Bush's New Ally: France?
PARIS -- Once every five or six weeks, a French presidential adviser named Maurice Gourdault-Montagne flies to Washington to meet with his American counterpart, national security adviser Stephen Hadley. They spend several hours coordinating strategy on Iran, Syria, Lebanon and other hot spots, and then the Frenchman flies home. In between trips, the two men talk often on the phone, usually on Tuesdays and Thursdays.
Welcome to the French Connection. Though the link between the top foreign policy advisers of Presidents Bush and Jacques Chirac is almost unknown to the outside world, it has emerged as an important element of U.S. planning. On a public level, France may still be the butt of jokes among American politicians, but in these private diplomatic contacts, the Elysee Palace has become one of the White House's most important and effective allies.
During a visit here this week, I had a chance to talk with French sources who know some of the closely held details. It's an intriguing story of back channels and secret missions, but it illustrates a larger change in America's approach: Bruised by the war in Iraq, the administration is now working hard to conduct its foreign policy in tandem with international allies and, where possible, through the United Nations.
America's key intermediary in this search for international consensus has been France. Sen. Hillary Clinton may have been using political hyperbole last month when she charged that the administration has been "outsourcing" its Iran policy to France and other European countries, but she wasn't entirely wrong. An administration that was blasted during its first term for being overly unilateralist has indeed decided to work more closely with allies. Contrary to Clinton, I think that's a positive development -- and one that's likely to make U.S. policy more effective.
The French Connection's impact is clear from some examples. Let's start with a secret trip to Damascus by Gourdault-Montagne in November 2003 to see Syrian President Bashar Assad. At the time, French-American relations were still in the deep freeze because of Chirac's refusal to support the U.S. invasion of Iraq, but the French were doing some early damage control. Gourdault-Montagne brought the Syrian leader a message from Chirac and two other critics of the Iraq war, German Chancellor Gerhard Schroeder and Russian President Vladimir Putin.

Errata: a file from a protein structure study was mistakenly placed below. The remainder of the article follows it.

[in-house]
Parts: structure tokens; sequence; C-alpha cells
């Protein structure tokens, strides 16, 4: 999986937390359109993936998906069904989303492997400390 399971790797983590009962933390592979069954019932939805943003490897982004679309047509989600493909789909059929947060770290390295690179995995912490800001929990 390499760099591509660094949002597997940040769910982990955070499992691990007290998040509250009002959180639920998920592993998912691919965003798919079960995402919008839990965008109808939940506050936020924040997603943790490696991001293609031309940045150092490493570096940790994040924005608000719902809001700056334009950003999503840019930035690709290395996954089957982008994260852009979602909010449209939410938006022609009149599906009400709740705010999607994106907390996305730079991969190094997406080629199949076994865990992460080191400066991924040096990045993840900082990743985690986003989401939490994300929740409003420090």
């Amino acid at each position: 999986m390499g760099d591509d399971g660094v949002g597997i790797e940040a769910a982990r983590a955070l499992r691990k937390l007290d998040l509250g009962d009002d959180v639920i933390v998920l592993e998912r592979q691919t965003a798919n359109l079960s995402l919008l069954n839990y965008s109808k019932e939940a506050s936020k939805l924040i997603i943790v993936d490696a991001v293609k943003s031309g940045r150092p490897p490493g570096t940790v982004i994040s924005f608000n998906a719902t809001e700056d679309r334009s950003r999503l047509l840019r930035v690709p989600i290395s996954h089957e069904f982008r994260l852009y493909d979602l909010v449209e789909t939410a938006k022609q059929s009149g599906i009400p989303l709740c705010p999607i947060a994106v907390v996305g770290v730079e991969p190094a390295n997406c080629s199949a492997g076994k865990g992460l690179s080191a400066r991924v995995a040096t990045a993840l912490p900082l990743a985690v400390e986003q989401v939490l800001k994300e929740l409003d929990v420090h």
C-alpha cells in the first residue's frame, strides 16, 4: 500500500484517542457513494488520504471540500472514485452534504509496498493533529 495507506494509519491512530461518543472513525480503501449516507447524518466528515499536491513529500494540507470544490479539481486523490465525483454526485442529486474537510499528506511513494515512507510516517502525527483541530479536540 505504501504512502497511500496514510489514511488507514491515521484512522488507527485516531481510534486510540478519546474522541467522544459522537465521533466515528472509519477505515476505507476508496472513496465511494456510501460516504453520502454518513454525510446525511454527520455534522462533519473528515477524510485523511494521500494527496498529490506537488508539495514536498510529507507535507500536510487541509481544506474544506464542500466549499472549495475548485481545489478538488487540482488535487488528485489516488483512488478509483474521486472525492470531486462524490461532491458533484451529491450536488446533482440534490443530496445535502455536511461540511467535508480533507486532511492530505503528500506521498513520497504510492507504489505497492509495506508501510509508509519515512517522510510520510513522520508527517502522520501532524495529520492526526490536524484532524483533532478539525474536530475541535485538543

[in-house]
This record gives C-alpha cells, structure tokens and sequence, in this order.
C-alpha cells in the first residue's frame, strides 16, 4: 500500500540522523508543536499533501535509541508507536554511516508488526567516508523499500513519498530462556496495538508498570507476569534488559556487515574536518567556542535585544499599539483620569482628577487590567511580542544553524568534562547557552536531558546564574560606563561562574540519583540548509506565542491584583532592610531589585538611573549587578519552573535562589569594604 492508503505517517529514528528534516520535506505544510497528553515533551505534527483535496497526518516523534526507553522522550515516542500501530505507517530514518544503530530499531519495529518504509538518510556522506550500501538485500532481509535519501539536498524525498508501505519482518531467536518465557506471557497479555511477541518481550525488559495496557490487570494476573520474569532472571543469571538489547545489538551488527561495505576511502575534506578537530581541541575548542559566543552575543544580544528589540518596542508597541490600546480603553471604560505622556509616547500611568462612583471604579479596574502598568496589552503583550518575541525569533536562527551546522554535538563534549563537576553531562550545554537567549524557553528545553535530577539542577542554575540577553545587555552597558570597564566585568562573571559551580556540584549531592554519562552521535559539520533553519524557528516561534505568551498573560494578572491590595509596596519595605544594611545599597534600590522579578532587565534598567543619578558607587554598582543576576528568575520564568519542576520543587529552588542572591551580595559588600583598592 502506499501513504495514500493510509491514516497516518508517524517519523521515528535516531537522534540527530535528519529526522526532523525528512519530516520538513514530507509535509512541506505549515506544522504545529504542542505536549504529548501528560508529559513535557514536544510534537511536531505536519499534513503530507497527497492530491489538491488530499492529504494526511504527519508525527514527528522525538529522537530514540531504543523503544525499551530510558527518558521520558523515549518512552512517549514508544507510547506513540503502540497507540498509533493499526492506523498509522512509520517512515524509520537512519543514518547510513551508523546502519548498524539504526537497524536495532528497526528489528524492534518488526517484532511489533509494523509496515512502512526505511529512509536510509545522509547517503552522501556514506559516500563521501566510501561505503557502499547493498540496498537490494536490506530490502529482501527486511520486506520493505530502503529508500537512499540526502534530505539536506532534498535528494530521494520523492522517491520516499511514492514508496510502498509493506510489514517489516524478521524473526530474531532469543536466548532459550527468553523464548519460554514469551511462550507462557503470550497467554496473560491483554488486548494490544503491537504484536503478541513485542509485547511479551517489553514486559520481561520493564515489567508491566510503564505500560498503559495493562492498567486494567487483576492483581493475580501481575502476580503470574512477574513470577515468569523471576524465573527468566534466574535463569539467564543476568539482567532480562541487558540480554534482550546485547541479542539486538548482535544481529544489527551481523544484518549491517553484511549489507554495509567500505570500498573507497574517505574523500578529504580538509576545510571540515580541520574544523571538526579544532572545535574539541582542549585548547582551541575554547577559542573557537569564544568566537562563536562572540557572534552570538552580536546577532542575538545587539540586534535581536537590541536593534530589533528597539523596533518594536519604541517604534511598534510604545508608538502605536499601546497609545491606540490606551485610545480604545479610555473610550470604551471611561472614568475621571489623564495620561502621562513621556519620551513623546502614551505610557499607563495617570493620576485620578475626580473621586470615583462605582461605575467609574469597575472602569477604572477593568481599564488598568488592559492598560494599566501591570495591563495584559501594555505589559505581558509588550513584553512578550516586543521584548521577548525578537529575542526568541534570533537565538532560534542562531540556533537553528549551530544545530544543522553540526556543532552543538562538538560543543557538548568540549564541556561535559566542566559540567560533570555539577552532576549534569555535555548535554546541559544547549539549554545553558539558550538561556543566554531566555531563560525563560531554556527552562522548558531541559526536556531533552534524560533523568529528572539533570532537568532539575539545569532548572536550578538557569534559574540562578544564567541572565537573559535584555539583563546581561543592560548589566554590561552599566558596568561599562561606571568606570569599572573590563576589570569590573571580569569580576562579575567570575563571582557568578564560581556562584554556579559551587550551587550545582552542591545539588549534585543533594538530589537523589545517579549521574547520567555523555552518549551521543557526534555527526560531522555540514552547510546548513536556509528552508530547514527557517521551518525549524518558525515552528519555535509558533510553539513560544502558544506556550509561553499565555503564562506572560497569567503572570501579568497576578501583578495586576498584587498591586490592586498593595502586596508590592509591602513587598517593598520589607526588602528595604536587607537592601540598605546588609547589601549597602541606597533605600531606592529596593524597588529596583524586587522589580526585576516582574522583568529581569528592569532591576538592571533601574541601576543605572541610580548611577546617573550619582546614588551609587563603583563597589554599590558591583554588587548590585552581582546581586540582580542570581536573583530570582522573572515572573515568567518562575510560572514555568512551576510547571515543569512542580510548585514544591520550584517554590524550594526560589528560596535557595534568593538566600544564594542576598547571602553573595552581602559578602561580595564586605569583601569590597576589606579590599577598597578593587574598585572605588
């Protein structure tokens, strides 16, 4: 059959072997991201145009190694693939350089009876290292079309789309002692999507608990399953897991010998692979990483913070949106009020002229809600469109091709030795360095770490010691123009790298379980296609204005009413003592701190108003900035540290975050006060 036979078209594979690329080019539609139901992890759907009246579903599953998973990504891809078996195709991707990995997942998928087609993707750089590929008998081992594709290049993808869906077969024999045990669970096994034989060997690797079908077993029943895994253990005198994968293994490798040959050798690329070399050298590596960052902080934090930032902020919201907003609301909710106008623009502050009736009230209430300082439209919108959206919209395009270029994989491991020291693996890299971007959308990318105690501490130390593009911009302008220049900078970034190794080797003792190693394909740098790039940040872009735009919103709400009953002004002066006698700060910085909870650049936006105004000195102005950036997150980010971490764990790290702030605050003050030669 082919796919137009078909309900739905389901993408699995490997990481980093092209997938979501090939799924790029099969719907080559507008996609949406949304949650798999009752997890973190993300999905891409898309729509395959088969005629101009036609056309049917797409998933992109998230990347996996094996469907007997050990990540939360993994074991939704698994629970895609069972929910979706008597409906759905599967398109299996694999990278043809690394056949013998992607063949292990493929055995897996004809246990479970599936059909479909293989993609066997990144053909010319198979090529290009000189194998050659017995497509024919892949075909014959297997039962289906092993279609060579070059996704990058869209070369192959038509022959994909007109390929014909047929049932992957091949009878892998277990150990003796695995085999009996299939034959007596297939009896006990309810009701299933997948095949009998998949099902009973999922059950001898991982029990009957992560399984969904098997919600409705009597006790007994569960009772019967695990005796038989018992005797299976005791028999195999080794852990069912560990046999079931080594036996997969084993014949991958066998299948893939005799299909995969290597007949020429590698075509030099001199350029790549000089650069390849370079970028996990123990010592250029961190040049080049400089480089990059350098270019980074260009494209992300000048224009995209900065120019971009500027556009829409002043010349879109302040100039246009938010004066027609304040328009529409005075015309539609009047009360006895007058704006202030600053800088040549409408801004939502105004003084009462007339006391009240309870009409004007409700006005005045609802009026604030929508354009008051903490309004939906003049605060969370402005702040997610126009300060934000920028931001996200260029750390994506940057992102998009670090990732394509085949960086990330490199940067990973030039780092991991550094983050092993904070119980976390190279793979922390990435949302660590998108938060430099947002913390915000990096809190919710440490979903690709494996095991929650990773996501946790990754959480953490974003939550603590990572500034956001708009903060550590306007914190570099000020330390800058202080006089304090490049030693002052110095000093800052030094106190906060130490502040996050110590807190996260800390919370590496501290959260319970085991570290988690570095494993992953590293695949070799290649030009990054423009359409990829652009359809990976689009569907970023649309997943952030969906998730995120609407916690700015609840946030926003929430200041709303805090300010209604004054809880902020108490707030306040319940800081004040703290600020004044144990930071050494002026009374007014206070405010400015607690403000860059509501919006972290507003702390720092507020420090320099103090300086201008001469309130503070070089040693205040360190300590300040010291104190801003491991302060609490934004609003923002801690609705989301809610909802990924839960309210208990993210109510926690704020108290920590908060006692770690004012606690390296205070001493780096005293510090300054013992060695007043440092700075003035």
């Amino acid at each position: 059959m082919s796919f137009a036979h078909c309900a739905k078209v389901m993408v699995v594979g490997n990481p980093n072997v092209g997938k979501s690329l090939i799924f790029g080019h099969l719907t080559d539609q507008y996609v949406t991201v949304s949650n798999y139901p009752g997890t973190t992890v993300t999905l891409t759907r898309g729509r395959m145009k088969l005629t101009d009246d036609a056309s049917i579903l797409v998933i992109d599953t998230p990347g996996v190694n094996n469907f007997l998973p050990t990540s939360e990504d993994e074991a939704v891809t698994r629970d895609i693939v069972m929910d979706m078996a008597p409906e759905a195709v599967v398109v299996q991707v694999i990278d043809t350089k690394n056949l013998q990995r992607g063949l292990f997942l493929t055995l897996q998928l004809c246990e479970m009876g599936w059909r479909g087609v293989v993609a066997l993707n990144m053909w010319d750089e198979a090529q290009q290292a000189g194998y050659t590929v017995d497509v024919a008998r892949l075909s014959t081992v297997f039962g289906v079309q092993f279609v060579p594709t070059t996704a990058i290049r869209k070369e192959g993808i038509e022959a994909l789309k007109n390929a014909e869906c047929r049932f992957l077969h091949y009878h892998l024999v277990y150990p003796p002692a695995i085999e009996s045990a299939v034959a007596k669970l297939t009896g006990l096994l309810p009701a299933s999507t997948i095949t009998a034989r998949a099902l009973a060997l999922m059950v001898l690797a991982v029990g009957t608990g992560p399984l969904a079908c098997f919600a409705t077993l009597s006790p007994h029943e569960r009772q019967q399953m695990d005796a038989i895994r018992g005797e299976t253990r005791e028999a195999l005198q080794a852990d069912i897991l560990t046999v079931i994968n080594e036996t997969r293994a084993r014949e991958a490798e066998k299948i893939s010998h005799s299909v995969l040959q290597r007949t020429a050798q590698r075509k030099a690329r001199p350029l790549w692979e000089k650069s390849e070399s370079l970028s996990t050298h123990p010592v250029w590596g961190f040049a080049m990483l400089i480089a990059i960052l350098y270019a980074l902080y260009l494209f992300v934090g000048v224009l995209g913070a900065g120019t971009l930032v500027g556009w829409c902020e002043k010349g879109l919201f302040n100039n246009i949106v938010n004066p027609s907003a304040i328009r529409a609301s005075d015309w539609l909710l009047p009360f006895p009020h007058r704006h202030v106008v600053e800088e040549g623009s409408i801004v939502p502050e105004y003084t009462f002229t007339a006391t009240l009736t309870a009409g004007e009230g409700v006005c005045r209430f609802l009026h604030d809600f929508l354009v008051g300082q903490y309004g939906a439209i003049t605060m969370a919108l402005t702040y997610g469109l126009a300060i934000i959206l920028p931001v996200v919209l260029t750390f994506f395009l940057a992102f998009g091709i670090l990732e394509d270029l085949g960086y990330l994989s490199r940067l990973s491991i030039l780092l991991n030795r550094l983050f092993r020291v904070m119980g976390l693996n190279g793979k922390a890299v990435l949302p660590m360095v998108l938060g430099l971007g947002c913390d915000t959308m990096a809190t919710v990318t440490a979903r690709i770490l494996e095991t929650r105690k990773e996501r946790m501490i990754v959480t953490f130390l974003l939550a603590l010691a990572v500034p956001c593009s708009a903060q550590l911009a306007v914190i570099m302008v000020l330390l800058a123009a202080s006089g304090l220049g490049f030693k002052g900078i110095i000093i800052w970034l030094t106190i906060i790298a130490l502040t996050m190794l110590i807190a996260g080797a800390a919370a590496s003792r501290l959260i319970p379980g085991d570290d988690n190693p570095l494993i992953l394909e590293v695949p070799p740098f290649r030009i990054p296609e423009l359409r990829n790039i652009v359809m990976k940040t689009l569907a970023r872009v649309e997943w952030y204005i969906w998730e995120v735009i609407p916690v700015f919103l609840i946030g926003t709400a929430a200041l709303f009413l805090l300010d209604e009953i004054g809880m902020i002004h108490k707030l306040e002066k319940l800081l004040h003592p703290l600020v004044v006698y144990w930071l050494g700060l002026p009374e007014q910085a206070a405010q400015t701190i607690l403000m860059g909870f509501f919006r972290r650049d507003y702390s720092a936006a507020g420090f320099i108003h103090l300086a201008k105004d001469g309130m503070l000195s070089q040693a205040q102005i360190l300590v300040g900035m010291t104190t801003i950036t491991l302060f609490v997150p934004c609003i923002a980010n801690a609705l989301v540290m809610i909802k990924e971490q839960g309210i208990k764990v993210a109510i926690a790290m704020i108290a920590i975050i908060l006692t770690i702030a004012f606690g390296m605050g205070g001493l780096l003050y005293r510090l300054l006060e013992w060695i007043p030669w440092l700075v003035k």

The message to Assad was: The war has changed things in the Middle East, and you have to show you have changed, too -- by visiting Jerusalem or taking some other bold step for peace with Israel. The French were probably hoping to gain diplomatic leverage with Washington by acting as a peace broker, but that's not how Assad took it. "Are you the spokesman of the Americans?" he asked Gourdault-Montagne. Worried that France, Germany and Russia were joining a U.S. pressure campaign, a nervous Assad soon began trying to consolidate his control over Lebanon. He forced the reelection of Lebanon's pliant pro-Syrian president, Emile Lahoud, and began squeezing Syria's nemesis, Prime Minister Rafiq Hariri. That process culminated in Hariri's murder in February 2005.
Gourdault-Montagne began making his quiet trips to Washington in August 2004 to coordinate French-American efforts on U.N. Security Council Resolution 1559, calling for Syrian withdrawal from Lebanon. It was in the midst of a presidential campaign, and the French were obviously hedging their bets. After Hariri's murder, Washington and Paris collaborated in forcing a Syrian withdrawal under Resolution 1559. To discourage mischief by the Shiite militia Hezbollah, Gourdault-Montagne told the Iranians during a secret visit to Tehran in February 2005 to advise Hezbollah to play it cool.
In framing policy on Syria and Iran, the French and Americans have consciously played a good cop-bad cop routine. The Americans demand tough U.N. language; the French bring the Russians and Chinese on board for a slightly watered-down version. It's a classic diplomatic minuet, but it has probably produced tougher and better resolutions than would have emerged if either side went alone. An illustration is the compromise that came this week -- to refer Iran to the Security Council for its violations of nuclear agreements, but give Iran another month to comply before any formal recommendation. The French argue that it's crucial now to maintain international solidarity on Iran, even at the price of a brief delay. What's interesting is that the Bush administration seems to agree.
Hadley and Gourdault-Montagne even look a bit alike. Both are thin, dapper, bespectacled advisers -- men for whom the term "buttoned down" was invented. Paris and Washington still disagree sharply on the substance of many issues, but they seem to have concluded that they'll get more of what they want if they collaborate rather than bicker. Indeed, the quiet partnership has probably benefited from the fact that the world still thinks France and America are enemies.